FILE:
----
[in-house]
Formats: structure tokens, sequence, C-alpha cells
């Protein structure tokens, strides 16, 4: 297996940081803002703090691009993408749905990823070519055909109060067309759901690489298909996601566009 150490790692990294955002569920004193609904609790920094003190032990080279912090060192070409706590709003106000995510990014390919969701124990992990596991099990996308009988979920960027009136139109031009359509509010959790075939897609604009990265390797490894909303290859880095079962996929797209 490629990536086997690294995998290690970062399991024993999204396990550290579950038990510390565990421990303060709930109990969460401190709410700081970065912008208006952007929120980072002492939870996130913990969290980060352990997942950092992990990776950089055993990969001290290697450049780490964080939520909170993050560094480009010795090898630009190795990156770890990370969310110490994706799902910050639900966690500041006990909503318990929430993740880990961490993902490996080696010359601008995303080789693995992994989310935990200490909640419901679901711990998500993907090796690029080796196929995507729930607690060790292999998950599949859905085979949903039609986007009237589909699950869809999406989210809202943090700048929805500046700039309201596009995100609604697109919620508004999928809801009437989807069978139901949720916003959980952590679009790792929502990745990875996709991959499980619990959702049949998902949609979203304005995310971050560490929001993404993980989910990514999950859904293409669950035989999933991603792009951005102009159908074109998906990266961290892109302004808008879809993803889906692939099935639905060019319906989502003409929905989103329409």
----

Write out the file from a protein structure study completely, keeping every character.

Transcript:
[in-house]
Formats: structure tokens, sequence, C-alpha cells
């Protein structure tokens, strides 16, 4: 297996940081803002703090691009993408749905990823070519055909109060067309759901690489298909996601566009 150490790692990294955002569920004193609904609790920094003190032990080279912090060192070409706590709003106000995510990014390919969701124990992990596991099990996308009988979920960027009136139109031009359509509010959790075939897609604009990265390797490894909303290859880095079962996929797209 490629990536086997690294995998290690970062399991024993999204396990550290579950038990510390565990421990303060709930109990969460401190709410700081970065912008208006952007929120980072002492939870996130913990969290980060352990997942950092992990990776950089055993990969001290290697450049780490964080939520909170993050560094480009010795090898630009190795990156770890990370969310110490994706799902910050639900966690500041006990909503318990929430993740880990961490993902490996080696010359601008995303080789693995992994989310935990200490909640419901679901711990998500993907090796690029080796196929995507729930607690060790292999998950599949859905085979949903039609986007009237589909699950869809999406989210809202943090700048929805500046700039309201596009995100609604697109919620508004999928809801009437989807069978139901949720916003959980952590679009790792929502990745990875996709991959499980619990959702049949998902949609979203304005995310971050560490929001993404993980989910990514999950859904293409669950035989999933991603792009951005102009159908074109998906990266961290892109302004808008879809993803889906692939099935639905060019319906989502003409929905989103329409």